Another beautiful day on Great Cumbrae. The morning is devoted to collecting specimens above the water line - plants, bugs, dirt, peat. After lunch, we're scheduled to put together presentations that the kids will present to the entire group. We collect samples, then head back up to the hostel for a bite to eat.
Then we get the email. The heat back on Long Island is still brutal, and Edina, our oldest dog, didn't make it through. While we were collecting samples and relaxing off the Scottish coast, poor Edina expired at home. She had been sick for several years with Cushing's Disease, but this news just...
You can't really put into words the emotions that hit you like waves when you get news like this. You feel a terrible, empty feeling that you will never see the poor dog again. You feel guilty that you weren't there for her, not that it would've made a difference. You start to wonder what she was thinking. Was she wondering where we were? Was she thinking "They'll be back in a minute to help me?" Did you spend a few minutes petting her before you left for the airport, or were you in too much of a rush to see her that one last moment? Then you start to feel upset with yourself for telling her that she smelled bad or snored too loudly.
That was what went through my mind for the first second. After that, you start to think about whether, and how, to tell the kids about it. Should you wait until the trip home? Should you tell them right away to be honest with them and let them get their emotions out? We decided to tell them just after lunch.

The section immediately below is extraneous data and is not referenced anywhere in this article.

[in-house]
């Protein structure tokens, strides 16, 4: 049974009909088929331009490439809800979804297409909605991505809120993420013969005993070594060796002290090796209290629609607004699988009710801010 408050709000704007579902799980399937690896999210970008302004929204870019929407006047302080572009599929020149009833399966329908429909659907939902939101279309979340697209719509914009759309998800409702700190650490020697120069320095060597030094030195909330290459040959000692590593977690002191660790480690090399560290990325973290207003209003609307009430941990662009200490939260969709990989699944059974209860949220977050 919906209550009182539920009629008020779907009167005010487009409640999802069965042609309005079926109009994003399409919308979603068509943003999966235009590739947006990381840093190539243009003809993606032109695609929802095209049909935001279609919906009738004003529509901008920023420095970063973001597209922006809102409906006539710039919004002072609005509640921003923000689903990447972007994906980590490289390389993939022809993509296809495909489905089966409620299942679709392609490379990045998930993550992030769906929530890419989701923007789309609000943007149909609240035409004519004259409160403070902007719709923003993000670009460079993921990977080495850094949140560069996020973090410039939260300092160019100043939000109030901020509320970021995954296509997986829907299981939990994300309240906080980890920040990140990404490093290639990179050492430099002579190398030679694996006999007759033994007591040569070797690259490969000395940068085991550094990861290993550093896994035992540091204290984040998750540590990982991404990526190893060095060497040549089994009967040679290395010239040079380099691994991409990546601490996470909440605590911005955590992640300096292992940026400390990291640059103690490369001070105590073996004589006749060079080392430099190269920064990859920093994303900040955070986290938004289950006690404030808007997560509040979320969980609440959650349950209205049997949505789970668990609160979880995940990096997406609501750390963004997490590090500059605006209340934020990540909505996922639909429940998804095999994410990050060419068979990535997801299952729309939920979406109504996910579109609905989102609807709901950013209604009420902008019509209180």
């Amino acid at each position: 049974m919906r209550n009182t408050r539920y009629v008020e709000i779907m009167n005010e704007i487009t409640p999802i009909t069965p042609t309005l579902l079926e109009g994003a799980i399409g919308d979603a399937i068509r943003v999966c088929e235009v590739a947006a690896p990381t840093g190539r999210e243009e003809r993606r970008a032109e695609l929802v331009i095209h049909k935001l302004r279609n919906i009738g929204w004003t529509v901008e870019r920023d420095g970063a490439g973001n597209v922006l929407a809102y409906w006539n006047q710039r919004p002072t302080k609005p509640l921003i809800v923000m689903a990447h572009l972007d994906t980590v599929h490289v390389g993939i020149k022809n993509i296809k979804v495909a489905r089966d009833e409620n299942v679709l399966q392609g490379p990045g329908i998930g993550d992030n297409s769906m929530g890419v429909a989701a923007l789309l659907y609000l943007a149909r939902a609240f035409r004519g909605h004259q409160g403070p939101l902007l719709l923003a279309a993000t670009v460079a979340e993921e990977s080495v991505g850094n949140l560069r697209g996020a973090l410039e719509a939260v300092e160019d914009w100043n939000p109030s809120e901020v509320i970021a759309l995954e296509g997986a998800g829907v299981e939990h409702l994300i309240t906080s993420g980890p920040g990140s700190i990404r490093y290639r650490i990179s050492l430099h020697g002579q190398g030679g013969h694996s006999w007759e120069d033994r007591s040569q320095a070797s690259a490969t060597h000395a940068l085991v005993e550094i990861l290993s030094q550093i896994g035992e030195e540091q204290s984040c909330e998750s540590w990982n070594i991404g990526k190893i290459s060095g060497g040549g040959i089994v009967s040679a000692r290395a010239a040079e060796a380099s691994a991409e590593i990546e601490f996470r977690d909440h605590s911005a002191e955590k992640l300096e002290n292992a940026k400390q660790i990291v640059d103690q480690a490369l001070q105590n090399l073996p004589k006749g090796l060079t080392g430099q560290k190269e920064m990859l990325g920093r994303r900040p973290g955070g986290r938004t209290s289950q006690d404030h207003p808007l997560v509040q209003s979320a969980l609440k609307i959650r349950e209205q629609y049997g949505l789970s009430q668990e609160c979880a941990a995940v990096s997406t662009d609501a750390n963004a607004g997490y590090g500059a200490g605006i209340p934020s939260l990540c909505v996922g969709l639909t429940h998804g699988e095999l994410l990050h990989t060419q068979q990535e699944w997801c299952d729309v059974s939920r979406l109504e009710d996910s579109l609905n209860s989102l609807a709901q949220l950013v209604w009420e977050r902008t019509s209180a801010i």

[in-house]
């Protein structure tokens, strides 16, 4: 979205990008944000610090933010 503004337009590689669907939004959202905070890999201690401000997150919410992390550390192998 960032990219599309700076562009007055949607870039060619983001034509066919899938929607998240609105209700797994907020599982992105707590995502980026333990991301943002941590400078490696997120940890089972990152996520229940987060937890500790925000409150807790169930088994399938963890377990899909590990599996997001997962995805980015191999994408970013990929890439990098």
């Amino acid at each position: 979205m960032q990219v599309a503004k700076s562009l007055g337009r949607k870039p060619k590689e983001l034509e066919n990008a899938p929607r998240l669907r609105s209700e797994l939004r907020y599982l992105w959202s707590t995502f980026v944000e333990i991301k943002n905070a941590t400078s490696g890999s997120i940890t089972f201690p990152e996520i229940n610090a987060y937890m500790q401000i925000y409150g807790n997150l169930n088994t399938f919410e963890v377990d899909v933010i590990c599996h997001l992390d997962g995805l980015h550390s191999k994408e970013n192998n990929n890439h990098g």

Julian and Cordelia are two very different people, and they reacted much as I expected. Julian has always been fairly stoic, and he didn't say much at all. Cordelia burst into inconsolable tears, and just kept saying that she wanted to hold Edina again. I sat with Cordelia for half an hour or so, talking about the good things we remember about Edina and how you should never take anything you love for granted, because it may not always be there.
We went back to the lab for the afternoon work, which involved cataloguing the morning collection and creating a report on our findings. Julian was short-tempered and sullen, and after a while said that he was tired and just went to his room to lie down for the afternoon. Cordelia was still fighting back her upset, but we worked on the transparencies and she decided to graph her findings.
We gathered in the marine station lecture hall. A few kids went first, and then Cordelia walked up to the front. About four hours after finding that the dog she'd had since birth had died, she looked over the crowd, and her poise kicked in. She detailed the types of life we'd found in the tidal zone. She mapped them by role (predator, scavenger, etc.). She spoke clearly and directly, and even put in a joke. She was the youngest person in the room, and ended up with the award for best presentation. It was an amazing moment by any measure, but the ability to do this was not something you'd expect of any child.
After dinner, Cordelia went to an art lesson. Julian came back out and played volleyball with the other kids. I got on my bike and just started to go. I did a 6.5 mile look through the island, just looking at nature and life and all these cows who had no idea that Edina ever existed.
Lying in my tiny hostel bed that night, I flashed through the long day. I was the first person to see Edina at the kennel 12 years ago. I spent her whole life with her. I would never see her again, and I would never get to whisper to her that loved her as I scratched her belly with a dog brush. I cried myself to sleep, quietly.
Edina: June 19, 1994 - Aug 2, 2006